Re: People don't like to open an app and have to open a file



gavino <gavcomedy@xxxxxxxxx> writes:
Is this why Microsoft is rich?

I had huge argument with co worker who loved sharepoint by Microsft.
He said it
1 lets you click on a word or excel doc and it just opens
2 lets you search for text inside word or excel docs
3 that integration helps 'productivity', and using linux destroy it
and is 'being cheap' not spending the 200$ to just let people work.

I say screw all that and use my archlinux workstation. I can open
sharepoint in a browser, download the fiel to my homedir, and open it
in abiword or gnumeric.
This takes more work. I think this 'work' may be the lever used to
justify Microsoft's EXISTANCE in HUGE CORPS

I am SERIOUS

It seems that the imagines agglomeration fo 'lost productivity'
because people can't launch a file from a web browser interface that
will open in the proper app is literally causing 1000s of managers to
stay home with M$.

I am aware that you can set firefox to open certain file types but and
not sure how well this works with a browser with a sharepoint page in
it...

Do people have similar experiences?

This seems like a weak, weak reason for going one way or another, and
certainly hasn't any relationship with Lisp.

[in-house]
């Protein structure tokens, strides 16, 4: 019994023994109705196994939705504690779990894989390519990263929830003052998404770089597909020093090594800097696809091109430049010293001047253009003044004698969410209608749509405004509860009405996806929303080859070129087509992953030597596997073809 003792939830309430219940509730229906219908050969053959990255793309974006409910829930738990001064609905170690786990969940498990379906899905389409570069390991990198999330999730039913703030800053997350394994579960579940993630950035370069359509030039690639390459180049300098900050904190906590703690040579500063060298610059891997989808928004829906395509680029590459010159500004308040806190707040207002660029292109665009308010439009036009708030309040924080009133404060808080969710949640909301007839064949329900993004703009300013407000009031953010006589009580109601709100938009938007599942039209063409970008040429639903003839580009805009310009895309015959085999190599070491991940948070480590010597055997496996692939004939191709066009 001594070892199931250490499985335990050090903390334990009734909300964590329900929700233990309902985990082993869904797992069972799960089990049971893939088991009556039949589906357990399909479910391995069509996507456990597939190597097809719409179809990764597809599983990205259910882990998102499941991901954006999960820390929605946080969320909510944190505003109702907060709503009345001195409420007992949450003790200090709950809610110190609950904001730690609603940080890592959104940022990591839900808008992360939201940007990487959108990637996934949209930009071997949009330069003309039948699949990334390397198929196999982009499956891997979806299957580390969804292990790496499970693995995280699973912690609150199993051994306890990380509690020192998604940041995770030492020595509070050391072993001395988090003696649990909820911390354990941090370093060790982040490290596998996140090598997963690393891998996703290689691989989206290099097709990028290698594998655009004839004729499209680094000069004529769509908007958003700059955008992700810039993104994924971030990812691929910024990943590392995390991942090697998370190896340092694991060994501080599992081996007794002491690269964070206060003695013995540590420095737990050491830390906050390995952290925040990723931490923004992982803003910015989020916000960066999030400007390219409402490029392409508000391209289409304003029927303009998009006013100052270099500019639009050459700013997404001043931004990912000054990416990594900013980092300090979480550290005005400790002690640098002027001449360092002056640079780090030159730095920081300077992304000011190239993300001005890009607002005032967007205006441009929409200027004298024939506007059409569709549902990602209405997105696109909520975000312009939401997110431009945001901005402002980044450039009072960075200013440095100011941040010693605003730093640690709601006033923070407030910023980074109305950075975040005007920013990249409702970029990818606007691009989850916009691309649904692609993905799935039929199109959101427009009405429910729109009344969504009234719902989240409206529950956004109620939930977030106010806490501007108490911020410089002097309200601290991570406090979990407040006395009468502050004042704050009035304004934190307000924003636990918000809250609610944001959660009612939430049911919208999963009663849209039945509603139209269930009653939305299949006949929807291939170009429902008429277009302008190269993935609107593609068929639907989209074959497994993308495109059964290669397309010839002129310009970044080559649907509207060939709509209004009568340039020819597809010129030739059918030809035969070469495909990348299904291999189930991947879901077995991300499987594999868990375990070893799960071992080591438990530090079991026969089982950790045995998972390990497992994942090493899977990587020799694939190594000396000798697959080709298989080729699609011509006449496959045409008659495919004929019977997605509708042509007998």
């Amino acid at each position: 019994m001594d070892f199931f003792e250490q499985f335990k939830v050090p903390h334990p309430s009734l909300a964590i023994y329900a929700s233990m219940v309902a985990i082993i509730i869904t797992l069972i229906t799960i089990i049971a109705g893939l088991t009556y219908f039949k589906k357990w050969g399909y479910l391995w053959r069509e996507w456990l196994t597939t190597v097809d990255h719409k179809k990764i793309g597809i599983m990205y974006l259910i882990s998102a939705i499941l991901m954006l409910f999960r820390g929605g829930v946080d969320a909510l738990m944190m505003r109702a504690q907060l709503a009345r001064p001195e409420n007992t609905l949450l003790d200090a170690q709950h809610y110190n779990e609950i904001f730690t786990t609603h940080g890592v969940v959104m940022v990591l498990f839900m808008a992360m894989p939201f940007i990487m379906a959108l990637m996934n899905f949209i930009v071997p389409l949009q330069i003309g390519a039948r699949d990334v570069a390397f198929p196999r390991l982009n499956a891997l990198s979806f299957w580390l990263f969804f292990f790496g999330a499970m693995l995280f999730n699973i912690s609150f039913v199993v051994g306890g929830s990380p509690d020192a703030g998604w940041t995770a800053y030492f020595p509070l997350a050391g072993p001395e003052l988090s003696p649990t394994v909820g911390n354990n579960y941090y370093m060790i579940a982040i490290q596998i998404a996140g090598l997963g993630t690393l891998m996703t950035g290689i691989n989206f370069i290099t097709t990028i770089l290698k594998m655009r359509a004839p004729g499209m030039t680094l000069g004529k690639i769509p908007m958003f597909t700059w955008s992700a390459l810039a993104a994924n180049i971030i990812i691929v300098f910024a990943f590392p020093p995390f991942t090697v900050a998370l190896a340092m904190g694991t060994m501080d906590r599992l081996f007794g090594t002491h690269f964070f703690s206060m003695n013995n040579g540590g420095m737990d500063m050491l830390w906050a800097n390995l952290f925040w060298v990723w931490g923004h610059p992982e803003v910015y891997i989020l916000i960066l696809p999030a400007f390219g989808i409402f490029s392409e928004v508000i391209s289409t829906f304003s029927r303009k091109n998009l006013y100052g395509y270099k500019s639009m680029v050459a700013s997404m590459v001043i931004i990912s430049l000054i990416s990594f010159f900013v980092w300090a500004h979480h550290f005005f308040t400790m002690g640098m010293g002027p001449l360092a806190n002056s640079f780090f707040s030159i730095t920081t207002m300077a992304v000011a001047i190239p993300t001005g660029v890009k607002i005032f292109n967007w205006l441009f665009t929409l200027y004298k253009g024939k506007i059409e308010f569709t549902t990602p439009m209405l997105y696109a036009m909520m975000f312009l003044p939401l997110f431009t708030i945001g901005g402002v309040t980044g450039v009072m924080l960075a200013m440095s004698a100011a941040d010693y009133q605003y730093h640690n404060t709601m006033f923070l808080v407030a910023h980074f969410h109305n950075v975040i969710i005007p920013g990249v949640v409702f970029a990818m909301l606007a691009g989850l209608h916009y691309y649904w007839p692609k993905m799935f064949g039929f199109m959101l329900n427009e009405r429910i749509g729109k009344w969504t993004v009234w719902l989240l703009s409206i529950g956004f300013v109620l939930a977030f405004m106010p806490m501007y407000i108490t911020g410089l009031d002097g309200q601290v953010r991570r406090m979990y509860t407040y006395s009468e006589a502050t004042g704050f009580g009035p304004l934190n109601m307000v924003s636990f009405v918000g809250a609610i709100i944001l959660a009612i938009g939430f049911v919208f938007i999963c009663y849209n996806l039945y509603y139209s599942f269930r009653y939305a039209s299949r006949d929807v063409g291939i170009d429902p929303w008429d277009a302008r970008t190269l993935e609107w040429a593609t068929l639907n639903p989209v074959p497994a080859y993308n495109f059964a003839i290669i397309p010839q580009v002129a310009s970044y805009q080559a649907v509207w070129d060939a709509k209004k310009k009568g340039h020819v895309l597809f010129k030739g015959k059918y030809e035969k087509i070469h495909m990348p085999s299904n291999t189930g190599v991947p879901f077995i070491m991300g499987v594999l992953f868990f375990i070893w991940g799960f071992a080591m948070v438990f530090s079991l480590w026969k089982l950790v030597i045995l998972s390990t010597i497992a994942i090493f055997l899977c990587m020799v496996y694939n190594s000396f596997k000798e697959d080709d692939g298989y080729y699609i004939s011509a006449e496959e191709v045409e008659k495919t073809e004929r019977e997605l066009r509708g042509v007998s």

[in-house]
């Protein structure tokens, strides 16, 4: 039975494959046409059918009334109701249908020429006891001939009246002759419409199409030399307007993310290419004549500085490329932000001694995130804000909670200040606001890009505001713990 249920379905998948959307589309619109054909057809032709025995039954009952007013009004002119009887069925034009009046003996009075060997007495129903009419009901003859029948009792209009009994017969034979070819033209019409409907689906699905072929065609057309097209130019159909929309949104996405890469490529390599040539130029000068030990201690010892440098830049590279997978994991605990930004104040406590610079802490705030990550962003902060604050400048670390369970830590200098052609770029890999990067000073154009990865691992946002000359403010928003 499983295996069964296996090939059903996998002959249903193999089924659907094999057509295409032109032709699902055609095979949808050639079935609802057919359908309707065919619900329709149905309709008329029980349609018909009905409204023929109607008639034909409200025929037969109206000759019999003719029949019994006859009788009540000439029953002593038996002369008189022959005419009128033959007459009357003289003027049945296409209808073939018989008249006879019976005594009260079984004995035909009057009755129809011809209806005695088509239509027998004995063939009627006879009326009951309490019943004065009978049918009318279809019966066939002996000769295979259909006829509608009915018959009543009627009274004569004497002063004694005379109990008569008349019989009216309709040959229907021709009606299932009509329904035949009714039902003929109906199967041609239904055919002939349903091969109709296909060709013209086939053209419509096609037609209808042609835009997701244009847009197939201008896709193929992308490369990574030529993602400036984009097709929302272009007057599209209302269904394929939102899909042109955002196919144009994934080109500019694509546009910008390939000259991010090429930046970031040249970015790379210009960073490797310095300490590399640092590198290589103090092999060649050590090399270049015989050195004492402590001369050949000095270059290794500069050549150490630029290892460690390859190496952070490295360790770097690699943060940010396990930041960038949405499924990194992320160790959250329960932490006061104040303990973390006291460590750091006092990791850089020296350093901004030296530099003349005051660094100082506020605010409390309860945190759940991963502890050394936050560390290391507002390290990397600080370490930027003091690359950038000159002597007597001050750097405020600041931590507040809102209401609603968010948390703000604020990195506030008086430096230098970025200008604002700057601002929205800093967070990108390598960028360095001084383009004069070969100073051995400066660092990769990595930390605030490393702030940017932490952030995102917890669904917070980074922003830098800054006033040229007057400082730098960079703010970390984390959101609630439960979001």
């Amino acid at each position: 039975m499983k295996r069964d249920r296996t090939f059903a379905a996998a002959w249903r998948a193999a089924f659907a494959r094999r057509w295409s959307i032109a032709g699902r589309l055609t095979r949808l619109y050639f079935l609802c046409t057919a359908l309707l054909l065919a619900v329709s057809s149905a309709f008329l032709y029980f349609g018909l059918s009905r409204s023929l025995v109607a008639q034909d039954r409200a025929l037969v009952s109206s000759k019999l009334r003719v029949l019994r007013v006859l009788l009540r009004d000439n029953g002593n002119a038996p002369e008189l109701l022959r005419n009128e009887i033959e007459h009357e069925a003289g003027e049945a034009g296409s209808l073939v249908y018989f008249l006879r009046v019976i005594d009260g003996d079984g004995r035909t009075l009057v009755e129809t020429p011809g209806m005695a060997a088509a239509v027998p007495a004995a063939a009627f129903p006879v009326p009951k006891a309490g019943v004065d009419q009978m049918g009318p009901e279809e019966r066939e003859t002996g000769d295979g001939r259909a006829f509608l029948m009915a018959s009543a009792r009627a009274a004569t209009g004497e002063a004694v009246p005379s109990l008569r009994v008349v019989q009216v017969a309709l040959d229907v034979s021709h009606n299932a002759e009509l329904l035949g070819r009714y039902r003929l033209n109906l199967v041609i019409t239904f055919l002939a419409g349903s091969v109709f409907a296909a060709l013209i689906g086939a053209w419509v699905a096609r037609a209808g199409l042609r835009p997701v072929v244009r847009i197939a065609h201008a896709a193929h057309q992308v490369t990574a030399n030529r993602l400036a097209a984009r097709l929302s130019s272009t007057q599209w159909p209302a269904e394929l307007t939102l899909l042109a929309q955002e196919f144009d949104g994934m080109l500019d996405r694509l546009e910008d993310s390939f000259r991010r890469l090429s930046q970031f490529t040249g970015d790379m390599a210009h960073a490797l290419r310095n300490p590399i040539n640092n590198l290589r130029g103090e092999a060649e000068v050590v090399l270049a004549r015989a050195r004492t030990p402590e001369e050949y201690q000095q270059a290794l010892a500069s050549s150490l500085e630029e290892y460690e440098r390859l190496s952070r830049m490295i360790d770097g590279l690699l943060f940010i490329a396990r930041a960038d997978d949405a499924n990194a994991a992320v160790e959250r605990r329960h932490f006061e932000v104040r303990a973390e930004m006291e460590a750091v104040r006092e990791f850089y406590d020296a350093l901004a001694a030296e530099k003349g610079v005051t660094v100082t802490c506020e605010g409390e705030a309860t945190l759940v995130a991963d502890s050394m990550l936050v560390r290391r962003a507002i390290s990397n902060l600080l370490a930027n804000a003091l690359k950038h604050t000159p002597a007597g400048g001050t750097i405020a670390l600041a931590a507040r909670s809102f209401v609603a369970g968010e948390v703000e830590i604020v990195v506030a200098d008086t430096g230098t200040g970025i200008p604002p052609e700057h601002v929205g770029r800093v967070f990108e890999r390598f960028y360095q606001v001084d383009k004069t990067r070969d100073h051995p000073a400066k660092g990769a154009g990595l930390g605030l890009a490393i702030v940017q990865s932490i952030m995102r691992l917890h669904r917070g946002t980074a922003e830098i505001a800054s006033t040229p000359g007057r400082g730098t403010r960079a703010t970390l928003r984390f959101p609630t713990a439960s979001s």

What I see as being more irritating is the notion that these sorts of
applications forcibly involve serializing the entirety of documents,
all at once.

A Truly Different Way would be to "connect to" a document, where the
document is expressed in more of a database-like fashion, and, in the
same fashion as occurs on a physical desktop, one may pick up and put
down numerous documents in the course of work, NOT needing some
"draw-the-whole-thing-out-of-its-file" process. You don't need to
"save" documents; you just put them away.

ObLisp: That's somewhat like the way Lisp Machines often had
substantial amounts of *really important* system state. (Smalltalk
environments can also express some of the same persistence model.)
--
"cbbrowne","@","linuxdatabases.info"
http://cbbrowne.com/info/rdbms.html
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